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Development picks up pace in Kelowna

An artist
An artist's conception of the proposed Collett Manor, including the existing 1913 Collett House (foreground), proposed for the hospital district; it was given another extension as the developers are said to finally be on a positive track for financing.
— image credit: Contributed

Development once again appears the salient point of Kelowna city council's meetings.

Monday afternoon, the councillors were moving forward with several plans for zoning changes to allow for neighbourhood build-out, including a 343-unit mixed use development off Harvey Avenue below Dilworth Mountain.

"What excites me about this proposal is we could have a great multi-modal pathway along the rail corridor," said Coun. Colin Basran, pointing to the parkland promised in the deal.

The proposal took three years to develop and includes housing underneath the Dilworth Homes neighbourhood at Christina Place and Mt. Baldy Drive. It would see a mix of low-rise condos and row-housing, similar to development done in West Vancouver on the slope behind Park Royal Shopping Mall.

Located near the end of Enterprise Way, the area was never zoned for this level housing density; however, the city councillors unanimously agreed to move it forward to public hearing knowing it is in a very populate area.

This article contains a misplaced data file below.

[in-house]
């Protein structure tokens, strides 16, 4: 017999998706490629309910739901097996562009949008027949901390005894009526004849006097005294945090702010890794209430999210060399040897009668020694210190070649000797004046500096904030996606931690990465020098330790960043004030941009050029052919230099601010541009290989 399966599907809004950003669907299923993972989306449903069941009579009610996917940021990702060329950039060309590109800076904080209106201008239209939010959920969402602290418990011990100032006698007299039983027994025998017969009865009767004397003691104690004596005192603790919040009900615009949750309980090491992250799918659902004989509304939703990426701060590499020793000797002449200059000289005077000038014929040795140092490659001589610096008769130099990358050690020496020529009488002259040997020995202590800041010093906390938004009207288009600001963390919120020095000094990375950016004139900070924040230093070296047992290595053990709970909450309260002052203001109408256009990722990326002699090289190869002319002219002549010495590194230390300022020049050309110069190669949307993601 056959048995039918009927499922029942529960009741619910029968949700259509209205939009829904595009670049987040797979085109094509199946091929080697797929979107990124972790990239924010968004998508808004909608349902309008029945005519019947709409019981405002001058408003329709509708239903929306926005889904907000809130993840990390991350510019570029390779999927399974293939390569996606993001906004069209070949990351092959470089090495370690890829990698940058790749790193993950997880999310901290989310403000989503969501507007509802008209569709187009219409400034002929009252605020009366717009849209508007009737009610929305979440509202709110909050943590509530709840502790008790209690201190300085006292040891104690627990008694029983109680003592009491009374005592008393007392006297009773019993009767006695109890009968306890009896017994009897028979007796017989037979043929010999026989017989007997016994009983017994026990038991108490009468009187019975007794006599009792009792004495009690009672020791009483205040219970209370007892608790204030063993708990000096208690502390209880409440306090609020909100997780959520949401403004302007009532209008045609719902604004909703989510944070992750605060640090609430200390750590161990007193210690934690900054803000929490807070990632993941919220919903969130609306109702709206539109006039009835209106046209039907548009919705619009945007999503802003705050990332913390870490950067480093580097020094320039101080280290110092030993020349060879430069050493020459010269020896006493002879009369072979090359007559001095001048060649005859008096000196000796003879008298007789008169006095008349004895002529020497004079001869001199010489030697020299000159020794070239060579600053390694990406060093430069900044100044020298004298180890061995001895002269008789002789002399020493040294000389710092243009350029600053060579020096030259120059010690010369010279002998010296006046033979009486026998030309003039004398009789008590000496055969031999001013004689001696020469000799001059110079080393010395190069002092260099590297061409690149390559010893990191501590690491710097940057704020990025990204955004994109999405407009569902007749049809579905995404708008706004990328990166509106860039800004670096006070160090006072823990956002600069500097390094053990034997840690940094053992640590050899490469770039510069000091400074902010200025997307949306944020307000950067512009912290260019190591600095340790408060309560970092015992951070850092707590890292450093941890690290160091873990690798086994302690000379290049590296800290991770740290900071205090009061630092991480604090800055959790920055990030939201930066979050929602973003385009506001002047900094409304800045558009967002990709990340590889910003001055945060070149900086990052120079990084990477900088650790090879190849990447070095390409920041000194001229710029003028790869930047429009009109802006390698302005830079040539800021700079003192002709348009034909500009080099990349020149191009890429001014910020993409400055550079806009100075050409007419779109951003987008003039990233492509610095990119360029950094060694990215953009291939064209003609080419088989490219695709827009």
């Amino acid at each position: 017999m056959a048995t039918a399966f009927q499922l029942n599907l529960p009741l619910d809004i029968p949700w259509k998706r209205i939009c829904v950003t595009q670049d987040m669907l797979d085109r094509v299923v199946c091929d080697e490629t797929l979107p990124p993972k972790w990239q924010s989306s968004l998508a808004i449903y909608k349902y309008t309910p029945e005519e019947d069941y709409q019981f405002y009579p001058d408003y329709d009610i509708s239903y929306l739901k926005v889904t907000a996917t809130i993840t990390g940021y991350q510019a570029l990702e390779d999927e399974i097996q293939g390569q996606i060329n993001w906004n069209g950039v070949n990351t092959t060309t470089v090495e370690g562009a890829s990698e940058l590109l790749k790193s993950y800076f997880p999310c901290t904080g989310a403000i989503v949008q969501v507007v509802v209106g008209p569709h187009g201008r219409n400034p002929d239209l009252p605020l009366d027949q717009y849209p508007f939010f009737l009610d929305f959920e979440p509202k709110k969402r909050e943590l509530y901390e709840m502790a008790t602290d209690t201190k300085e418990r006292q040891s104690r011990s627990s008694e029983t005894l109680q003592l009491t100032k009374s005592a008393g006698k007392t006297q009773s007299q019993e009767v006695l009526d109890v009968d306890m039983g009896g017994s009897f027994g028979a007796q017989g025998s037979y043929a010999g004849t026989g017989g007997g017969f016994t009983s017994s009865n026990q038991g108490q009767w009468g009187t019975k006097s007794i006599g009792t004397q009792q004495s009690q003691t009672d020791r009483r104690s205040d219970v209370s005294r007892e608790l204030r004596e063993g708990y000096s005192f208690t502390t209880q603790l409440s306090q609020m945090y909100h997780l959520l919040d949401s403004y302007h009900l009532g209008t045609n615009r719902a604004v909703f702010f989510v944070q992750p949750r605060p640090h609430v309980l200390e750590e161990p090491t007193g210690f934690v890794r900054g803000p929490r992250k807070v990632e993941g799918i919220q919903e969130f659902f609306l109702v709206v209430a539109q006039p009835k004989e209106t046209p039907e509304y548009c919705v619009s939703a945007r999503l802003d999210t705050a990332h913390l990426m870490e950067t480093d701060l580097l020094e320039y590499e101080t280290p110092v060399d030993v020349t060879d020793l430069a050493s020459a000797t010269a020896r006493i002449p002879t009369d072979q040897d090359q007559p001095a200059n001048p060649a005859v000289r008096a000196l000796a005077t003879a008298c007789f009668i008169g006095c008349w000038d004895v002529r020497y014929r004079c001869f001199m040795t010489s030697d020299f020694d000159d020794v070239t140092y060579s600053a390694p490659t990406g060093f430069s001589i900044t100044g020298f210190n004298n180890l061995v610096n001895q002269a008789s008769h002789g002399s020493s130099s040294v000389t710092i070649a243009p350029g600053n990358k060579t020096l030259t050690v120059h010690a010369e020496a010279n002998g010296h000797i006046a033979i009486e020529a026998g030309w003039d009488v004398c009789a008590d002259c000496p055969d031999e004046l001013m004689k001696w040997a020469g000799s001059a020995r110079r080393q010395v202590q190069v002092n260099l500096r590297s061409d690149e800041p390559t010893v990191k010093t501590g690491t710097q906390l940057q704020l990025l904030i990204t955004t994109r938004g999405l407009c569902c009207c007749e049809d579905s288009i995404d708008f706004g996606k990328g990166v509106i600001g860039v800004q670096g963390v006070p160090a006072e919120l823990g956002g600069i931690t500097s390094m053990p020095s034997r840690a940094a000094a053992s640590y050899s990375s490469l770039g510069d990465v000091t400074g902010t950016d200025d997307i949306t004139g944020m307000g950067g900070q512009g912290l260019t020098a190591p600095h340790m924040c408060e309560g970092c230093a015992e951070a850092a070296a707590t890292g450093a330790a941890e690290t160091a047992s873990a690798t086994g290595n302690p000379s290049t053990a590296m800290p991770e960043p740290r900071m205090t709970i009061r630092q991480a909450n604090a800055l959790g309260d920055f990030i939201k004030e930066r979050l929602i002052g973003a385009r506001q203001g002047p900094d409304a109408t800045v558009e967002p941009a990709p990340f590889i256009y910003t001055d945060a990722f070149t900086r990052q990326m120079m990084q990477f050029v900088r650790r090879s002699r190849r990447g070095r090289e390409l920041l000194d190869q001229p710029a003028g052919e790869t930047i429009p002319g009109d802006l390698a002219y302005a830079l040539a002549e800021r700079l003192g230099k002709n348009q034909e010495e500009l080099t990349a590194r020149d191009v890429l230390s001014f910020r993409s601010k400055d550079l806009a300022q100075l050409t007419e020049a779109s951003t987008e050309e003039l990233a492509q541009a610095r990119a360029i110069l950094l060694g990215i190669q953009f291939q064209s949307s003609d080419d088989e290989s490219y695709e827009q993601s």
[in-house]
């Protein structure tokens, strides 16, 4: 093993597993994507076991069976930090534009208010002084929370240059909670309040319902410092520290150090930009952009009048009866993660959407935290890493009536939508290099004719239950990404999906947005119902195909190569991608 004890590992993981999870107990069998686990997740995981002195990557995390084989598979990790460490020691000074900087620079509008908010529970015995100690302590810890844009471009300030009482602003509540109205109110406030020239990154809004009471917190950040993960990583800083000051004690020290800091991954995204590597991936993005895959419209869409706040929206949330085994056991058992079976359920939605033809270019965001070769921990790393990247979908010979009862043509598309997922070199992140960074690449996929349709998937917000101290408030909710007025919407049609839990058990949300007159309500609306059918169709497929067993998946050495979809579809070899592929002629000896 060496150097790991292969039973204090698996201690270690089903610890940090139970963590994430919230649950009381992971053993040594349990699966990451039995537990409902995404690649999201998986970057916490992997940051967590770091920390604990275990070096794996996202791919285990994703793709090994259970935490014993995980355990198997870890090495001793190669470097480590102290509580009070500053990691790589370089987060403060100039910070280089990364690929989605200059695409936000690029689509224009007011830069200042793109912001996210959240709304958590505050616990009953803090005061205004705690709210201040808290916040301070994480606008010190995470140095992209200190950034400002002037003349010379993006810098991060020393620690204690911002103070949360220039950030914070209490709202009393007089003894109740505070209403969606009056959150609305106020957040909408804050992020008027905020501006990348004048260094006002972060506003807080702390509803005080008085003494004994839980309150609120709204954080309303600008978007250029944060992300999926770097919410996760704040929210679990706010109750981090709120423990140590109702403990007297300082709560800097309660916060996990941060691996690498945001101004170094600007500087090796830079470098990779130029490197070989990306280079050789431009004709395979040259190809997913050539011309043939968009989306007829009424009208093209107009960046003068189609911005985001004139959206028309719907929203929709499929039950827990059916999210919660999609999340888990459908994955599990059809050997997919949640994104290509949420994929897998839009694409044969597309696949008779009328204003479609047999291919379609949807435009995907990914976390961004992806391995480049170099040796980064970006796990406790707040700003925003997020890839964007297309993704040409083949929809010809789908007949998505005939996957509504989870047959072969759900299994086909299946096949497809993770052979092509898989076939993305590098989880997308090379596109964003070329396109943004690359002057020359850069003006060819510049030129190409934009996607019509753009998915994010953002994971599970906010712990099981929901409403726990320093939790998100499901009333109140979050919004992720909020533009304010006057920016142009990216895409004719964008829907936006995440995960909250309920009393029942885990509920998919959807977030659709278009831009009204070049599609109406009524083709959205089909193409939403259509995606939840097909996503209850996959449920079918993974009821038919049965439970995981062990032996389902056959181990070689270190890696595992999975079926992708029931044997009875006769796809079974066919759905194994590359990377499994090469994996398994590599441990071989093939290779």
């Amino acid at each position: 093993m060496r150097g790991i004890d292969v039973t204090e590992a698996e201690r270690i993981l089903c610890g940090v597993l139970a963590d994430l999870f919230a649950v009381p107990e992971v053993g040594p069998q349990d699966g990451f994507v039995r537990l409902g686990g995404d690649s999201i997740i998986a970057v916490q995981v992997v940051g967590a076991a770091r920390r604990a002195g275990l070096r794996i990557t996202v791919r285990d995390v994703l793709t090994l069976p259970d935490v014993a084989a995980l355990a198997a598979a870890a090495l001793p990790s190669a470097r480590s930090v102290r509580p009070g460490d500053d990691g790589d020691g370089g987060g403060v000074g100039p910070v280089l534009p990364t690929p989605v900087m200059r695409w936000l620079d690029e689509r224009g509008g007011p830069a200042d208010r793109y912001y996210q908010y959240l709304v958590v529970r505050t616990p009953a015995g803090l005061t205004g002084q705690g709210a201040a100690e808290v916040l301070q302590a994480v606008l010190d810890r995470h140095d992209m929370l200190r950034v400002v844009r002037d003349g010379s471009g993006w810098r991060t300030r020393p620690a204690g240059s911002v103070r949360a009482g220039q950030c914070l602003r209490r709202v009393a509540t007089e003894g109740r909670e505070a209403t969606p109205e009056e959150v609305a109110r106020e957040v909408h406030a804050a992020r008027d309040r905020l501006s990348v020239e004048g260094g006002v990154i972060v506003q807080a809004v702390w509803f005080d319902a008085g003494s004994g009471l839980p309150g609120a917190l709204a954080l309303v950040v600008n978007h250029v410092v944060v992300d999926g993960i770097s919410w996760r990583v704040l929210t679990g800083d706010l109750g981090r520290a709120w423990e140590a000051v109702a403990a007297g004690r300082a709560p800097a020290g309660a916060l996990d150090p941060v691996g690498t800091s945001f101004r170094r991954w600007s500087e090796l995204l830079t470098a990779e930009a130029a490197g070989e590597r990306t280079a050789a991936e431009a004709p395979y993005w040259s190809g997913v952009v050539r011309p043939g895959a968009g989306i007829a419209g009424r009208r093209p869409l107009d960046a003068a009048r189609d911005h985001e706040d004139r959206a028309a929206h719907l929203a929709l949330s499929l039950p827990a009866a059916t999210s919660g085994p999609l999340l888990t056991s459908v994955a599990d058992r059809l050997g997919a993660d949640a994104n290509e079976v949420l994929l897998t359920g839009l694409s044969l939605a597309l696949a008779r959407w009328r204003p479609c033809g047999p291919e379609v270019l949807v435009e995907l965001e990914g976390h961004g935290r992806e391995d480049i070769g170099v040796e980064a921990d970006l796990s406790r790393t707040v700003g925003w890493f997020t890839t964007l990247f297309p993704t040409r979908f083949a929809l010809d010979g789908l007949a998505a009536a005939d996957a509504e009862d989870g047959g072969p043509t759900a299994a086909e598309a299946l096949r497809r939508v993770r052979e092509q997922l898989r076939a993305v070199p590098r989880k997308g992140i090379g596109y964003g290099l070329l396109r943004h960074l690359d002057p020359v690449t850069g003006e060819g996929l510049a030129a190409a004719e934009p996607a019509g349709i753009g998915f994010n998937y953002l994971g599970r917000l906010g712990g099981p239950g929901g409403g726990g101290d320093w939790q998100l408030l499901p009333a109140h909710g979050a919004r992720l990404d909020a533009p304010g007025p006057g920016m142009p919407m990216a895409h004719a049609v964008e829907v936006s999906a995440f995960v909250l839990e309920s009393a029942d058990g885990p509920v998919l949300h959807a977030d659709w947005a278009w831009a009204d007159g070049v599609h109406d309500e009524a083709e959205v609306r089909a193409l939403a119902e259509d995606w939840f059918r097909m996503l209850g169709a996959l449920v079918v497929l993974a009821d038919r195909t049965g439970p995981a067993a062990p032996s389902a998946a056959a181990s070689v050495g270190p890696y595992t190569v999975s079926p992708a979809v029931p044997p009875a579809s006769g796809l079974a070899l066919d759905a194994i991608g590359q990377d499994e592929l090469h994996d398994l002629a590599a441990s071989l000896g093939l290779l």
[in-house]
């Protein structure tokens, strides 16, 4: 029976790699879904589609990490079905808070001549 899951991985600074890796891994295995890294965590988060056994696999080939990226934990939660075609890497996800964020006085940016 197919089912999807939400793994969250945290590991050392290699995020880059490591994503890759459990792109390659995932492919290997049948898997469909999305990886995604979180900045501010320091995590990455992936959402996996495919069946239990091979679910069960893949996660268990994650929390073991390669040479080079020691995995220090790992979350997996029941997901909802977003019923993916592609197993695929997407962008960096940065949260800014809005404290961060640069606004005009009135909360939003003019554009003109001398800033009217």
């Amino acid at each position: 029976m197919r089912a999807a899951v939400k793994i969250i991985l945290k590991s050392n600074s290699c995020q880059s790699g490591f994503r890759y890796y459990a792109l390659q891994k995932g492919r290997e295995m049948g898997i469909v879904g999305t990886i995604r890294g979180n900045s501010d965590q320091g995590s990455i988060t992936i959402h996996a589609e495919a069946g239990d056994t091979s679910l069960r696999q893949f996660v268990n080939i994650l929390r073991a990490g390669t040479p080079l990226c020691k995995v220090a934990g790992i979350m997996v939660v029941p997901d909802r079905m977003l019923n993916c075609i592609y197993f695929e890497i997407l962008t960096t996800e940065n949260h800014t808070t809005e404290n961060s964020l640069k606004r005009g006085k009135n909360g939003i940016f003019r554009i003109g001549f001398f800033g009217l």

The major caveat for the developer will be to prove the new homes are worth a slice in another hillside.

"You look at some of the things that are happening in the upper Rutland area and the Black Mountain area, where we're seeing hillsides literally terraced," said Coun. Robert Hobson. "…I wouldn't want the hillside to look totally altered (like that)."

City staff penned an extensive set of development guidelines for hillsides from 2006-2011 to try an prevent environmental and visual degradation and in his presentation city planner Ryan Smith emphasized just how aware the developer is of the work, noting the development began as the Hillside Development Guidelines project wrapped up.

Should the condo and townhouse complex go through, the city would gain access to another large section of the Mill Creek and, potentially, the Canadian National rail corridor to keep the Rails With Trails project inching closer to the university.

In addition to this major proposal, the councillors also passed new carriage house design guidelines on to second reading, which should help alleviate some of the neighbourhood pressures by keeping roof lines lower and restricting the size of the sub-dwellings.

It was decided Alexander Tull's proposal to build a fourplex on Ponto Avenue near Centennial Park in Rutland will go to public hearing tries to get the land rezoned to begin the process, and a proposal for a new one-store commercial building and restaurant on Harvey Avenue at Burch Road was also sent to public hearing.

The council granted John and Alana Marrington another extension for the hospital-area development they have been planning as city staff noted the pair believe their financing will soon come through on the long-anticipated housing project. They also sent a new hospital development zone to public hearing and set the wheels in motion for another rezoning to add housing to the fast-developing Aberdeen Hall corridor near UBCO.

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